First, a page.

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Councilman calls for deeper look into costs, effects of East Side Transfer station

Councilman Ben Kallos sent a letter to the

Councilman Ben Kallos sent a letter to the Independent Budget Office Tuesday urging an investigation into the Upper East Side Marine Transfer Station. Photo Credit: Charles Eckert

A Manhattan city councilman who's been fighting against the proposed East 91st Street waste transfer station wants the city's independent watchdog group to take a deeper looking into the facility's costs.

Councilman Ben Kallos sent a letter to the Independent Budget Office Tuesday urging it to investigate the rising costs and effectiveness of the station, which is slated to open in 2016.

Kallos told amNewYork that the facility isn't worth the taxpayer dollars or headaches that it will create for the Upper East Side community by the constant influx of garbage trucks and barges that will ship the trash.

"Our letter and campaign has broadened the conversation. It should have been and will be about better waste management for our city," he said.

Mayor Michael Bloomberg and the City Council approved of the plan the new waste transfer station in 2006 as part of an overall intitative to improve the way the city processes waste. The Upper East Side facililty, along with other new stations in Brooklyn and Queens, would alleviate the amount of trash handled at current stations in the outer boroughs and reduce the amount of truck use for shipping the waste.

The IBO issued a report in 2012 that examined the costs of the 91st Street station, and found the facility will cost the city $554.3 million over 20 years.

Kallos said a lot has changed since that report and he predicted the costs will be higher. The Federal Emergency Management Agency designated the area around the facility an AE Flood Zone following Superstorm Sandy and the councilman said that will raise the construction and maintenance expenses.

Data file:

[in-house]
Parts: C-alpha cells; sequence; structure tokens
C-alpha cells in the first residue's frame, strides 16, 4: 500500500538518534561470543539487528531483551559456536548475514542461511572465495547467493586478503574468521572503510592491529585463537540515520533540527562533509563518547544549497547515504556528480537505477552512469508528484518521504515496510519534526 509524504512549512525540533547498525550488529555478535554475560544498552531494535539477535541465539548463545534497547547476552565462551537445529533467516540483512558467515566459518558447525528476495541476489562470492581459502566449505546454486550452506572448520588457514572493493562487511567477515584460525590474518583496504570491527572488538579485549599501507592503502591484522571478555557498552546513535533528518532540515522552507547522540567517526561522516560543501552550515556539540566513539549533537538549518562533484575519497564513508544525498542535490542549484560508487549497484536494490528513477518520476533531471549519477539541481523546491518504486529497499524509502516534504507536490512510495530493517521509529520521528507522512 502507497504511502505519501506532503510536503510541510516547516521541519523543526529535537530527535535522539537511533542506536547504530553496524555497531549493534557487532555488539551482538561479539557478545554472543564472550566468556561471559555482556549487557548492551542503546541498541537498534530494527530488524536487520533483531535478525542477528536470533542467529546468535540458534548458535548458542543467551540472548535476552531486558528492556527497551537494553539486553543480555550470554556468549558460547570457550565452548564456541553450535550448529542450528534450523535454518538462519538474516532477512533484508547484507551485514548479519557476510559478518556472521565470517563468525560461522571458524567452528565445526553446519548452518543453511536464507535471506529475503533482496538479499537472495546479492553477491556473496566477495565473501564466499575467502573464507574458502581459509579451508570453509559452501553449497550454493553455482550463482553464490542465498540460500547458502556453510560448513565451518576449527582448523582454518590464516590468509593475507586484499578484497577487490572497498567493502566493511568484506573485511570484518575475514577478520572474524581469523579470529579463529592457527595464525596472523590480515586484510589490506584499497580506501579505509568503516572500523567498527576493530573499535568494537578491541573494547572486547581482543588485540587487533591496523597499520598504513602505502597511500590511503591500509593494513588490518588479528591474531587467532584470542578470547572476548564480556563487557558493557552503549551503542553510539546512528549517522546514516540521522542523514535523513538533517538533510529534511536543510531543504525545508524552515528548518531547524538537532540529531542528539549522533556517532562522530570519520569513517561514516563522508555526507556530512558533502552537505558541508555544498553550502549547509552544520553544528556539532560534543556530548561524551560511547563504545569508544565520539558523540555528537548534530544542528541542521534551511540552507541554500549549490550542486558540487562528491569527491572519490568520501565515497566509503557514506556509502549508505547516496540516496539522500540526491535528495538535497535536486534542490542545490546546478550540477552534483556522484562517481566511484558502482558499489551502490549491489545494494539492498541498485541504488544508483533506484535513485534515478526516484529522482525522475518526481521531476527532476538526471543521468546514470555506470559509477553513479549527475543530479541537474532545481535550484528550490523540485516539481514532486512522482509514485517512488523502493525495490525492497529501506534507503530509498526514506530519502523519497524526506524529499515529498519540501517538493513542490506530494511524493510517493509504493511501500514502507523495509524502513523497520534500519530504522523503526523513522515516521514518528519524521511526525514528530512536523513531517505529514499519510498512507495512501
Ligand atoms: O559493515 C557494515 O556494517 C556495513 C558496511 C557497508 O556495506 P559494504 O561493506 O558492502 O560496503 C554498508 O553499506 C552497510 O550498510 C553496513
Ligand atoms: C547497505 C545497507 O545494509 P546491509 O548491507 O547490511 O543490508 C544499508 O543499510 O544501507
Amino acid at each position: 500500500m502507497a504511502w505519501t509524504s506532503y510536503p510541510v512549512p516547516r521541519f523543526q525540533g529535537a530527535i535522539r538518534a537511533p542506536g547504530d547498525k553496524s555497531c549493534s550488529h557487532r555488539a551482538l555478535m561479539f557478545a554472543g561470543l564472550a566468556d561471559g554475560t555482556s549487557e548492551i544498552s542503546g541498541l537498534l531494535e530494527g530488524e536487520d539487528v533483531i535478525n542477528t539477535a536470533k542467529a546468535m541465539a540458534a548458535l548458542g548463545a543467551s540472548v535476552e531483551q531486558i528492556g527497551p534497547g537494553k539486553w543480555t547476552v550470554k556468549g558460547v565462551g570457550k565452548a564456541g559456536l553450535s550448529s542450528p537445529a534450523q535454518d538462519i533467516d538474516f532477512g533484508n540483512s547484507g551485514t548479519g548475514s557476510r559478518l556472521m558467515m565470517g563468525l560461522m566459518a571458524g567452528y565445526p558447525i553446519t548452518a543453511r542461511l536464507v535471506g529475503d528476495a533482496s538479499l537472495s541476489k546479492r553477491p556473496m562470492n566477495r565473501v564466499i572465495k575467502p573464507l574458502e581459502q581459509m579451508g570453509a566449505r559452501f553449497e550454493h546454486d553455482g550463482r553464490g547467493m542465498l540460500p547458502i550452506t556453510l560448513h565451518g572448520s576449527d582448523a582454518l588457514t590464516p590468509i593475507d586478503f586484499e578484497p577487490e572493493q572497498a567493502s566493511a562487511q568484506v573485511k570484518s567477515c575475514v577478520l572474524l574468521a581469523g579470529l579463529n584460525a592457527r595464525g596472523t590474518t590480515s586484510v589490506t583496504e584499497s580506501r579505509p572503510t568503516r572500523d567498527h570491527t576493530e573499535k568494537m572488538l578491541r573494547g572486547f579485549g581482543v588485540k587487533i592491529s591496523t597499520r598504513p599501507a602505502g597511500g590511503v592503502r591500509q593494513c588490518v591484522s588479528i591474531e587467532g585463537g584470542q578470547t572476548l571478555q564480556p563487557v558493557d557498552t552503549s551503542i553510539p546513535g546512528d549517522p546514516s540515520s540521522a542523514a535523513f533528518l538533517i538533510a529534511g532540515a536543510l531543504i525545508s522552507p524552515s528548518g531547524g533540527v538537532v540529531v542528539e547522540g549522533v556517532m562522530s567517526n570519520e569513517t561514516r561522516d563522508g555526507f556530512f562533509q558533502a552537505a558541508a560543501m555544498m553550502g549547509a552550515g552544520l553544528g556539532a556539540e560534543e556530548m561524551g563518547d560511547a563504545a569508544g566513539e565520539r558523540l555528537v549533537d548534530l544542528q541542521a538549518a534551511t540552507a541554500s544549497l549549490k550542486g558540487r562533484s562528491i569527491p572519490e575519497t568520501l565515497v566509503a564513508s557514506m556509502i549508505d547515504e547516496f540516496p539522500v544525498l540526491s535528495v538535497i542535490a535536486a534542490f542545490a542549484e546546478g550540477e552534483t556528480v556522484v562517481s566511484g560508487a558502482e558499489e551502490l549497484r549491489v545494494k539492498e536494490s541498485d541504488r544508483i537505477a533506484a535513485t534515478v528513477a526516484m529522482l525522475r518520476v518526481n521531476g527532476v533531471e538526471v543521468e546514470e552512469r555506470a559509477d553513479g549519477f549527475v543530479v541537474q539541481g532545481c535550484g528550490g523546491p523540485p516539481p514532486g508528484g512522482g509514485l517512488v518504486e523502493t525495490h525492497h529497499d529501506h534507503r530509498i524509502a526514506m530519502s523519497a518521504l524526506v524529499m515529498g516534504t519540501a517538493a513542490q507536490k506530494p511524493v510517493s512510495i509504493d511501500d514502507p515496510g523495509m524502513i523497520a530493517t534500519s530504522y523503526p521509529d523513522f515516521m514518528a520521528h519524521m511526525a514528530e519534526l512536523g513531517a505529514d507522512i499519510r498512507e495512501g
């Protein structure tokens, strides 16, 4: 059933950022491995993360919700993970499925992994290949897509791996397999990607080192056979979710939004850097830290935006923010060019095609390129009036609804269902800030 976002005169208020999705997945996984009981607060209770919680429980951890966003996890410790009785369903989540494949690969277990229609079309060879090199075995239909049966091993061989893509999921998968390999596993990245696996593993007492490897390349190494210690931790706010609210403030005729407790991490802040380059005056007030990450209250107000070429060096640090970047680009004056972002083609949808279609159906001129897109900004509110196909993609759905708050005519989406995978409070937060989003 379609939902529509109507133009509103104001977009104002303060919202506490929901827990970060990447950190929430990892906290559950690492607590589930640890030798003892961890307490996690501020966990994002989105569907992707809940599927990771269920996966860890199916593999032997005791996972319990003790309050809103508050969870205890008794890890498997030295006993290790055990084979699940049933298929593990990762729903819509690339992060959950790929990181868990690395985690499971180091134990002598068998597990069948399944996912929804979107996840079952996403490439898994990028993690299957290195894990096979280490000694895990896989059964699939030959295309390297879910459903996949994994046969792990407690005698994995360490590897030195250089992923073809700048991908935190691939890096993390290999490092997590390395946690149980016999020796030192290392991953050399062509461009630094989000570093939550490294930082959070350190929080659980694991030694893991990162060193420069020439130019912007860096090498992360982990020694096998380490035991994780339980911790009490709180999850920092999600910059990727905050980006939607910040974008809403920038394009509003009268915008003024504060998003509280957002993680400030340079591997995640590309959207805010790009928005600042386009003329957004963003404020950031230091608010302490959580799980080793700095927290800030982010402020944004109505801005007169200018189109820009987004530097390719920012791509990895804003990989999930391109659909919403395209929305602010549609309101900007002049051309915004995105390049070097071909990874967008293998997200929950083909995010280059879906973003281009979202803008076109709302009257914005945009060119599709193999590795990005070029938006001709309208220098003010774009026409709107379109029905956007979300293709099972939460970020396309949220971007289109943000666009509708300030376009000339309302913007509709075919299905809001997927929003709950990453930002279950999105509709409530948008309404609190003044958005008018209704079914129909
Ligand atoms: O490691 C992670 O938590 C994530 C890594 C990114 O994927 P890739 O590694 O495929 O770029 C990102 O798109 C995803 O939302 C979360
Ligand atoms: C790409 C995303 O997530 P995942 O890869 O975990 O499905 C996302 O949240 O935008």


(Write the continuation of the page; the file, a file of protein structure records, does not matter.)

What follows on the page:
"We're looking at spending. The price keeps going up," Kallos said.

The councilman also asked the IBO to look into the city's efforts to increase recycling. The plan that approved the transfer stations aimed to increase its recycling rate to 25% by 2007 but it only reached 15.9% that year. Kallos asked the IBO to look into the costs if the city reduces, reuses and recycles up to 50% more waste instead of transferring the waste via barges from the station.

"If we can move away from having the marine transfer station, and spend time on a better recycling initiative, we'd save millions," the councilman predicted.

An IBO spokesman said it received the councilman's letter and will respond to it promptly.

The mayor's office didn't respond to messages for comment, however Mayor Bill de Blasio has been a supporter of city's waste management plan, which also called for the creation of similar facilities in Brooklyn and Queens.

"I hope the administration's response to seeing the report would be to change the waste management plan," Kallos said.


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